Rules of the Road

Recent CSEC Legislation

AB 1702 (2016): Protect Sexually Exploited Minors from being Reunified with Parents who Exploited Them; WIC section 361.5 (17).

SB 794 (2015): his codifies PL 113-183 (2014, federal mandates) into CA law for child welfare services and probation.  See Section 3 (PC 11165.1), Section 4, and 29.

PL 114-22 (2015): Victims of Trafficking.

SB 855 (2014) Created the Commercially Sexually Exploited Children Program.  See Section 79, Chapter 5.2 (WIC 16524.6 -11).

PL 113-183 (2014): Preventing Sex Trafficking And Strengthening Families Act.

SB 1193 (2012): Human trafficking: public posting requirements.

Penal Code Section

Section 236.1 (2012): False Imprisonment and Human Trafficking

Section 647 (2016): Decriminalizing Prostitution of Minors

Section 11165.1: Child Abuse and Neglect Reporting Act

Clarification to W&IC § 300

WIC 361.5(a) (17):(2016) Dependent Children—Judgments and Orders: the parent or guardian knowingly participated in, or permitted, the sexual exploitation, as described in subdivision (c) or (d) of Section 11165.1 of, or subdivision (c) of Section 236.1 of, the Penal Code, of the child. This shall not include instances in which the parent or guardian demonstrated by a preponderance of the evidence that he or she was coerced into permitting, or participating in, the sexual exploitation of the child.

WIC 300(b)(2): (2012) Dependent Children-Jurisdiction: The Legislature finds and declares that a child who is sexually trafficked, as described in Section 236.1 of the Penal Code, or who receives food or shelter in exchange for, or who is paid to perform, sexual acts described in Section 236.1 or 11165.1 of the Penal Code, and whose parent or guardian failed to, or was unable to, protect the child, is within the description of this subdivision, and that this finding is declaratory of existing law. These children shall be known as commercially sexually exploited children.

All County Letters

  • ACL 16-85 Statewide CSEC Procedures and Protocols
  • ACL 16-74 CWS-CMS Special Project Code for referrals regardsless of disposition
  • ACL 16-69 CSEC County Instructions for Submitting updated County Plans 
  • ACL 16-49 CSEC Documentation in CWS/CMS
  • ACL 16-15 Basic requirements for runaway/missing youth protocols
  • ACL 16-08 Overview of all SB 794 provisions including training, policies & procedures, reporting and documentation 
  • ACL 15-49 Defines four CSEC special project codes which have since been replaced by the CSEC Grid 
  • ACL 15-48 Instructions for submitting county plans (no template in 2015) and the interagency protocol, as well as information on the 2015–2016 allocation methodology and new resources including the original MOU Template
  • ACL 14-62 Introduction to the CSEC Program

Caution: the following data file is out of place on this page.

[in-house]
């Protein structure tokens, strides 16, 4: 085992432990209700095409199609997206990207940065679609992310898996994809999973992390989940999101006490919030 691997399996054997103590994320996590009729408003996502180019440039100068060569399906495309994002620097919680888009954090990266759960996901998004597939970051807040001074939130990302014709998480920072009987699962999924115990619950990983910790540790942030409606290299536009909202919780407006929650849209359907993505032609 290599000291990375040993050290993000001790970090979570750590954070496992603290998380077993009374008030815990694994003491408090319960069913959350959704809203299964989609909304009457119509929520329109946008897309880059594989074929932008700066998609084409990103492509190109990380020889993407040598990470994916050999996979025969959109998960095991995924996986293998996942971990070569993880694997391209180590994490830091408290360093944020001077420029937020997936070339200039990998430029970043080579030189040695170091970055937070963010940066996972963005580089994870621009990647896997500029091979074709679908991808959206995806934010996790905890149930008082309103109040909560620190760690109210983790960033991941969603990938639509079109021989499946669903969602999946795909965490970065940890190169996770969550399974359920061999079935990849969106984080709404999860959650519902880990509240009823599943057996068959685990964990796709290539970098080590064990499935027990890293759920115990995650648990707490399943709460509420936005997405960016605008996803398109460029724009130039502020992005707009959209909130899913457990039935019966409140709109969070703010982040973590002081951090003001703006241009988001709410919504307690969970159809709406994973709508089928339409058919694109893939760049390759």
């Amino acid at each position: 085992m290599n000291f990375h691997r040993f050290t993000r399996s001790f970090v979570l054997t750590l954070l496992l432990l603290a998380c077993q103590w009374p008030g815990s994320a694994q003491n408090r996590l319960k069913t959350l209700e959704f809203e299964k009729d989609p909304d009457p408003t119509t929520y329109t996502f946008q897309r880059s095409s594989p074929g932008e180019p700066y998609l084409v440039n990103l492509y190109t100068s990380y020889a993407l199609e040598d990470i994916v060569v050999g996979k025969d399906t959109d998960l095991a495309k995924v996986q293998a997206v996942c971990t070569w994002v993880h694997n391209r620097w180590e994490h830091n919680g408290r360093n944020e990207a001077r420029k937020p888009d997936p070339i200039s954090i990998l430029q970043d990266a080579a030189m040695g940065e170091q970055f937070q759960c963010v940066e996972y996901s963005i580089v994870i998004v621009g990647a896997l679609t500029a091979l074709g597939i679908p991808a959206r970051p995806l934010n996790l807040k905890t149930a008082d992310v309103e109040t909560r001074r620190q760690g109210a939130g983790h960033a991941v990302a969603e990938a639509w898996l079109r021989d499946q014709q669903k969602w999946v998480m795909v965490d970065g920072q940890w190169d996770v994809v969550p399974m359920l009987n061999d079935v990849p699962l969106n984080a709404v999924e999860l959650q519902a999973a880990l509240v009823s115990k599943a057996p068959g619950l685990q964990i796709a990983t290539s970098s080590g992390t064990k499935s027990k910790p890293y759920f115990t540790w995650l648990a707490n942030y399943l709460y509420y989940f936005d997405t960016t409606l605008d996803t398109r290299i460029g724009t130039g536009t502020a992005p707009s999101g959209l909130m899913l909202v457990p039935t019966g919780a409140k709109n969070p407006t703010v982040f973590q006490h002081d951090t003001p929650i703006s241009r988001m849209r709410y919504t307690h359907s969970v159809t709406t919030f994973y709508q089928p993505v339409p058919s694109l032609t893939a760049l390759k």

• ACL 14-36 Title IV-E foster care candidacy policy and procedures
All County Information Notices
  • ACIN I -83-16 CSEC Model Interagency Protocol Framework
  • ACIN I-23-15 Initial instructions and outlines SB 855 requirements to help counties prepare to develop interagency protocol
  • ACIN I-21-16 Clarification that a parent or guardian’s name is not referred to the Child Abuse Central Index (CACI) in cases involving CSEC when the only substantiated allegation regarding the parent or guardian is general neglect 
County Fiscal Letters
  • CFL 16/17-04 Final reappropriation adjustment for the 2014-2015 CSEC Program funds
  • CFL 15/16-50 Claiming codes and instructions for $2.1m 2014-2015 rollover funds: Also includes sample services which may be funded through the CSEC Program
  • CFL 15/16-41 $3.25 million county allocations and two claiming codes for SB 794 activities 
  • CFL 15/16-22 Original $10.75m CSEC Program planning allocations 
  • CFL 14/15-32 Allocation augmentation for planning protocols ($2.5m) and training foster youth ($750,000) 
  • CFL 14/15-25 Initial planning allocations ($2.5m) 

The following recent legislation is from the Polaris National Policy/Priority Legislation Tab:

"The "Strengthening Child Welfare Response to Trafficking Act of 2013” (H.R. 1732) as introduced by Representative Karen Bass (D-CA) and Representative Tom Marino (R-PA) is a critical piece of legislation needed to ensure that child victims of sex trafficking and labor trafficking in the United States are identified by state child welfare agencies and receive the services they need.

Recent reports have shown that the majority of identified child trafficking victims have had contact, often multiple times, with the child welfare system. To ensure the proper identification of and assistance for these children, this bill amends the Social Security Act to require state child welfare agencies funded under the Act to report within their annual plan on current efforts to address the human trafficking and commercial sexual exploitation of children in their care, or alternatively to report on future plans to address the issue. The bill has no direct cost. H.R. 1732 is an important step in creating the safety net we need to end child trafficking in the United States."

Fill out and submit the form to support the Strengthening Child Welfare Response to Trafficking Act (S. 1823)